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Tiagabine add-on for drug-resistant partial epilepsy.
Cochrane Database Syst Rev 2002; (3):CD001908CD

Abstract

BACKGROUND

Epilepsy is a common neurological condition, affecting almost 0.5 to 1 per cent of the population. Nearly 30 per cent of people with epilepsy are resistant to currently available drugs. Tiagabine is one of the newer antiepileptic drugs and its effects as an adjunct (add-on) to standard drugs is assessed in this review.

OBJECTIVES

To evaluate the effects of add-on treatment with tiagabine upon seizures, side effects, cognition and quality of life for people with drug-resistant localization related seizures.

SEARCH STRATEGY

We searched the Cochrane Epilepsy Group trials register (28 March 2002), the Cochrane Controlled Trials Register (Cochrane Library Issue 1, 2002), MEDLINE (1966 to November 2001). In addition, we contacted Sanofi~Synthelabo (makers of tiagabine) and experts in the field to seek any unpublished or ongoing studies.

SELECTION CRITERIA

Randomized placebo controlled add-on trials of people of any age with localization related seizures, in which an adequate method of concealment of randomization was used. The studies could be double, single or unblinded and be of parallel or crossover design. They had to have a minimum treatment period of eight weeks.

DATA COLLECTION AND ANALYSIS

Two reviewers independently selected trials for inclusion and extracted data. Any disagreements were resolved by discussion. Outcomes investigated included 50 per cent or greater reduction in seizure frequency; treatment withdrawal; side effects; effects on cognition and quality of life. The primary analyses were by intention-to-treat. Worst case and best case analyses were also calculated for seizure outcomes. Dose response was evaluated in regression models.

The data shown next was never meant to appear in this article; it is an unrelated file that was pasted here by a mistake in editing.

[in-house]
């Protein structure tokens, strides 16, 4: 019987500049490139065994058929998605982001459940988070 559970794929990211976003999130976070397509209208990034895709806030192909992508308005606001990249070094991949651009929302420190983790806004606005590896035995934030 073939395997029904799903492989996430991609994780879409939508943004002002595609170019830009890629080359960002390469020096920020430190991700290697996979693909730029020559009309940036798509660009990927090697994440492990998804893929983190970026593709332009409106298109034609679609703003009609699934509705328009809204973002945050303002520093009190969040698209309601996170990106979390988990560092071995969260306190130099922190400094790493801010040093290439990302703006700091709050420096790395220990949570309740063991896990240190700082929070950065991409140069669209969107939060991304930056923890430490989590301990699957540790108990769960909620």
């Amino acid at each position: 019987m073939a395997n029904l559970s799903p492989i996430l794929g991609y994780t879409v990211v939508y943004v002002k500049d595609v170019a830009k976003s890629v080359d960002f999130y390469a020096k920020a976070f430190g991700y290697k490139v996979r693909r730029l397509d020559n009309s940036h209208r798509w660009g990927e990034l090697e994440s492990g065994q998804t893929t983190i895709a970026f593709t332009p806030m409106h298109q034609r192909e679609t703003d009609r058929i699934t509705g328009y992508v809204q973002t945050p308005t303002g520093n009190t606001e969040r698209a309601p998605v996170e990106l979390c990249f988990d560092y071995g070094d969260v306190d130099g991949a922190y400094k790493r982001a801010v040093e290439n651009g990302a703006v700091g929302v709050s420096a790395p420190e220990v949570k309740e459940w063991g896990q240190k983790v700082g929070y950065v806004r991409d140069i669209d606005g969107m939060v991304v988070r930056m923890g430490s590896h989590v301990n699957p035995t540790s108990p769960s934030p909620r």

MAIN RESULTS

Three parallel group and two crossover group trials were included. The overall relative risk (RR) for a 50 per cent or greater reduction in seizure frequency (tiagabine versus placebo) was 3.16(95% confidence interval 1.97 to 5.07). Due to differences in response rates among trials, regression models were unable to provide reliable estimates of responses to individual doses. The RR for treatment withdrawal was 1.81(95% confidence interval 1.25 to 2.62). The 99% confidence interval for the following side effects: dizziness; fatigue; nervousness and tremor did not include unity, indicating that they are significantly associated with tiagabine. For cognitive and quality of life outcomes the limited data available suggested that there were no significant effects on cognition and mood and adjustment.

REVIEWER'S CONCLUSIONS

Tiagabine reduces seizures frequency but is associated with some side effects when used as an add-on for people with drug-resistant localization related seizures.

Authors+Show Affiliations

Servico de Neurologia, Hospital de Santo Antonio, Largo Prof. Abel Salazar, 4099-001 Porto, Portugal. joaomccpereira@hotmail.comNo affiliation info availableNo affiliation info available

Pub Type(s)

Journal Article
Review
Systematic Review

Language

eng

PubMed ID

12137637

Citation

Pereira, J, et al. "Tiagabine Add-on for Drug-resistant Partial Epilepsy." The Cochrane Database of Systematic Reviews, 2002, p. CD001908.
Pereira J, Marson AG, Hutton JL. Tiagabine add-on for drug-resistant partial epilepsy. Cochrane Database Syst Rev. 2002.